Tim Burton’s kid friendly Frankenstein opens this year’s London Film Festival…
It’s true, there is very little that’s unfamiliar about Tim Burton’s Frankenweenie. The obsessive references to RKO horror movies, Ray Harryhausen and Edgar Allen Poe, designs that are pitched somewhere between Edward Gorey and Rod Sterling, the ongoing devotion to Vincent Price, an angry mob carrying flaming torches. Never let it be said that Tim Burton shies away from wearing his influences on his sleeve: Frankenweenie is a Frankenstein movie, sewn together from parts of other films, comic books, TV shows, and whatever vintage pop cultural detritus clutters up Burton’s mind. Weirdly, it’s also the filmmaker’s most straightforwardly enjoyable film in a long while.
In its earliest incarnation, Frankenweenie was a live action 30 minute short, made in 1984 while Burton was working at Disney, which the studio rejected as being too scary for children. Resurrected now as a full-length, stop-motion feature, this new Frankenweenie is an amiable piece of kiddie-Gothery, not remotely scary but certainly a vast improvement on Burton’s last film, the wretched Dark Shadows. We’re in a suburban America town called New Holland – a black and white Twilight Zone of small-minded prejudice, picket fences and robust housewives that feels stuck in the 1950s. Young Victor Frankenstein makes Super 8 monster movies starring his cheery pup, Sparky. When Sparky is run over and killed, the enterprising Victor – inspired by the school science teacher and Vincent Price lookalike, Mr Rzykruski (Martin Landau) – retrieves the corpse from the pet cemetery and wires him into a Heath Robinson-style contraption and a handy thunderstorm revives him. See! He rises! Soon, the local school kids are all bringing their own deceased animals back to life, and before long, the horrified townsfolk are being terrorised by a roving band of zombie pets: a tortoise, Sea Monkeys, a hamster and a weird cat/bat hybrid. Clearly, no good will come of this.
While enjoying his most commercially successful period, Tim Burton’s trajectory in the last ten years has also resembled a career in creative decline. His projects have been so-so remakes and adaptations that have gradually chipped away at the goodwill he’d earned up to the end of the Nineties. I’m aware that Alice In Wonderland was a massive box office hit for Burton – but I suspect that had more to do with the pull of Carroll’s book than Burton himself. The last Burton film I remember enjoying was 2005’s Corpse Bride –also a stop-motion animation, and another film in which a dead dog features prominently. It had a lightness of touch and, perhaps because of its brisk 77-minute running time, its felt focussed: particularly when compared to the cumbersome, rudderless Dark Shadows. I quite liked the swagger of Sweeney Todd, but it lacked any sense of danger.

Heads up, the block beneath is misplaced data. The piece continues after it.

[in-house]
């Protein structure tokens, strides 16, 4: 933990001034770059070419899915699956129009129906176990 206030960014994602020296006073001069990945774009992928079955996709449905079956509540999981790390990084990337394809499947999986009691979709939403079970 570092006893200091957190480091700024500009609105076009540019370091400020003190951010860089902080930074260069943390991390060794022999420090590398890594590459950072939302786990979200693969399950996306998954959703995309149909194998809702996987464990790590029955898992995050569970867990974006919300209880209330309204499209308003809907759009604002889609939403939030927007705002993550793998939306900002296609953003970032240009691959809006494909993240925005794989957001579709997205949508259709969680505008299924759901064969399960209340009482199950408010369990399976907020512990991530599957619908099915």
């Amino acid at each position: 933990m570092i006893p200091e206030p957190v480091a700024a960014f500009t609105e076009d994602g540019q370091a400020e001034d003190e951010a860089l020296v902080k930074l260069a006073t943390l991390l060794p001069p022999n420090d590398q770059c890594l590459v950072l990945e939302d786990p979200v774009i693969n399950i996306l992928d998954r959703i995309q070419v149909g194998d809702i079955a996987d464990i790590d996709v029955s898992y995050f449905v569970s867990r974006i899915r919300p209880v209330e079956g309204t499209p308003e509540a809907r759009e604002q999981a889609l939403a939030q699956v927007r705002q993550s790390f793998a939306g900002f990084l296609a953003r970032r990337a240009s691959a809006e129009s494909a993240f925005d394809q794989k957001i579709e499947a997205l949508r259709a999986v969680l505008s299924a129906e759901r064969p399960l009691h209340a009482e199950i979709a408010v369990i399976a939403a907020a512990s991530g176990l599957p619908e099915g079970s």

Frankenweenie is also Burton’s first film without Johnny Depp in almost a decade. Coincidentally, it’s also the first since Edward Scissorhands in 1990 to feature Winona Ryder (voicing Victor’s neighbour, called – what else? – Elsa Van Helsing). Hooking up with Ryder after a gap of 20 years and returning to a decades-old project might suggest Burton is tacitly acknowledging that he was at his most creative in his youth. Indeed, how much does Burton see of himself in Victor, the unconventional boy trapped in a conventional town, who dreams of being a filmmaker?
Frankenweenie‘s narrative has an undeniably strong pull – the desire to bring back something that is gone forever. Yes, the film is sentimental; but it never quite slips into Spielbergian hokum. One of the film’s best scenes – where Victor, believing his attempts to resurrect Sparky have failed, embraces the dog, only for Sparky’s tail to slowly twitch back to life – is nicely understated. But the overwhelming vibe here of innocent fun; childlike, but not childish. Perhaps by going back to the very start of his career, Burton can now move forward.
Frankenweenie opens in the UK on October 17